The 9th U.S. Circuit Court of Appeals’ decision to overturn gay marriage bans in Idaho and Nevada is great news for advocates in Arizona, but the timeline for when same-sex couples may start getting marriage licenses here depends on a number of factors.Read More »
Richard Stavneak, director of the Joint Budget Legislative Committee, said the $1 billion budget gap in fiscal 2016 assumes that this year’s shortfall will be solved with one-time solutions.Read More »
State and federal court judges have been striking down bans at a rapid rate since a landmark U.S. Supreme Court ruling last year.Read More »
A trial court judge ruled today that the state must begin resetting inflation adjustments for public schools right away, which will come at a cost of about $317 million for fiscal-year 2015.Read More »
The Republican Governors Association launched what is likely the largest single-week advertising blitz of the election cycle in Arizona, attacking Democratic gubernatorial nominee Fred DuVal as a “slick lobbyist” with a liberal record.Read More »
The formal response to accusations that Republican Corporation Commission candidates Rep. Tom Forese and Doug Little violated the rules of Arizona's public financing system attempted to explain how they paid for campaign signs and nominating signatures. But it raised more questions about their overall campaign spending and compliance with the law.Read More »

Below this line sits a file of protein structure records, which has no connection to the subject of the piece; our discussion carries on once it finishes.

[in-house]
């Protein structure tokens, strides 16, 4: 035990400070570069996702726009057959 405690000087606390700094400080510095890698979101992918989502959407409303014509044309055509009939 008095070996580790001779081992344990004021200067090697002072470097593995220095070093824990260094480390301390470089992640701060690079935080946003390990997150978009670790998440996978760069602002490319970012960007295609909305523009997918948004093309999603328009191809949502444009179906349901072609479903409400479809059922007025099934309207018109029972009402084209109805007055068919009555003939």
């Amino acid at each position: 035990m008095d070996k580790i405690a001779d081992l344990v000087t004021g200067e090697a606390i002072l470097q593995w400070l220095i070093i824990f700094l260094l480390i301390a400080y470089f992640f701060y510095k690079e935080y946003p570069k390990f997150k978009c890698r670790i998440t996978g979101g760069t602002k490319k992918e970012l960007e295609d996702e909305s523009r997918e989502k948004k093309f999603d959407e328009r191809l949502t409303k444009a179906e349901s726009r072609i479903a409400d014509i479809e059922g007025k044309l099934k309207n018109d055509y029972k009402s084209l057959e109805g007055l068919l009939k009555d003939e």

Just call them the “comeback kids.”
A handful of former lawmakers are poised to regain seats in the Legislature in the upcoming election, bringing with them experience and knowledge that they gained in their previous years of service.
Republican Doug Ducey and Democrat Fred DuVal have stuck to broadly-crafted answers when they are asked to highlight their contrasting visions for the state..Read More »
Arizona’s Medicaid program is trying to keep from breaking the bank by doling out a high-priced miracle drug with a high cure rate for Hepatitis C to only a small percentage of patients who are in the late stages of the disease.Read More »
The U.S. Supreme Court agreed this morning to decide who can legally draw Arizona’s congressional districts.
In a brief order, the justices said they will consider whether the U.S. Constitution requires the boundaries to be drawn by the elected Legislature – and only the Legislature.